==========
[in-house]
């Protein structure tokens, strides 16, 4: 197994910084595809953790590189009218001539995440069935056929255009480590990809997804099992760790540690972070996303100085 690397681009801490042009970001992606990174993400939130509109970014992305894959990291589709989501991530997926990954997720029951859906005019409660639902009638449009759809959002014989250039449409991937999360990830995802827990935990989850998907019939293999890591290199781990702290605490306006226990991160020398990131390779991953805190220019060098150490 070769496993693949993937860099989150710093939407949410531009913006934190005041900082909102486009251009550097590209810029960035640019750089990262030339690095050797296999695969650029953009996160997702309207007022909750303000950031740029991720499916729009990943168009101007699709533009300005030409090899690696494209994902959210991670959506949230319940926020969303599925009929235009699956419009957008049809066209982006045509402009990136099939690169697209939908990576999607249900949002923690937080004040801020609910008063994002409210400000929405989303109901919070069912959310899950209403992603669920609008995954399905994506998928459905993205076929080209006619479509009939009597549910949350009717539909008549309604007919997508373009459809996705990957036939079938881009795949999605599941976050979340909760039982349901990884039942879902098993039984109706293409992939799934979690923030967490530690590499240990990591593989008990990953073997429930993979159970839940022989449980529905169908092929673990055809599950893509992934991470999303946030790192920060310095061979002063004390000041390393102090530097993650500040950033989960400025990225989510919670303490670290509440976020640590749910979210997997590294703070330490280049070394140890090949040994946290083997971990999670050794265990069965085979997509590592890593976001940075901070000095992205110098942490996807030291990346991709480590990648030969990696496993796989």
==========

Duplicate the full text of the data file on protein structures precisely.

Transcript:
[in-house]
């Protein structure tokens, strides 16, 4: 197994910084595809953790590189009218001539995440069935056929255009480590990809997804099992760790540690972070996303100085 690397681009801490042009970001992606990174993400939130509109970014992305894959990291589709989501991530997926990954997720029951859906005019409660639902009638449009759809959002014989250039449409991937999360990830995802827990935990989850998907019939293999890591290199781990702290605490306006226990991160020398990131390779991953805190220019060098150490 070769496993693949993937860099989150710093939407949410531009913006934190005041900082909102486009251009550097590209810029960035640019750089990262030339690095050797296999695969650029953009996160997702309207007022909750303000950031740029991720499916729009990943168009101007699709533009300005030409090899690696494209994902959210991670959506949230319940926020969303599925009929235009699956419009957008049809066209982006045509402009990136099939690169697209939908990576999607249900949002923690937080004040801020609910008063994002409210400000929405989303109901919070069912959310899950209403992603669920609008995954399905994506998928459905993205076929080209006619479509009939009597549910949350009717539909008549309604007919997508373009459809996705990957036939079938881009795949999605599941976050979340909760039982349901990884039942879902098993039984109706293409992939799934979690923030967490530690590499240990990591593989008990990953073997429930993979159970839940022989449980529905169908092929673990055809599950893509992934991470999303946030790192920060310095061979002063004390000041390393102090530097993650500040950033989960400025990225989510919670303490670290509440976020640590749910979210997997590294703070330490280049070394140890090949040994946290083997971990999670050794265990069965085979997509590592890593976001940075901070000095992205110098942490996807030291990346991709480590990648030969990696496993796989």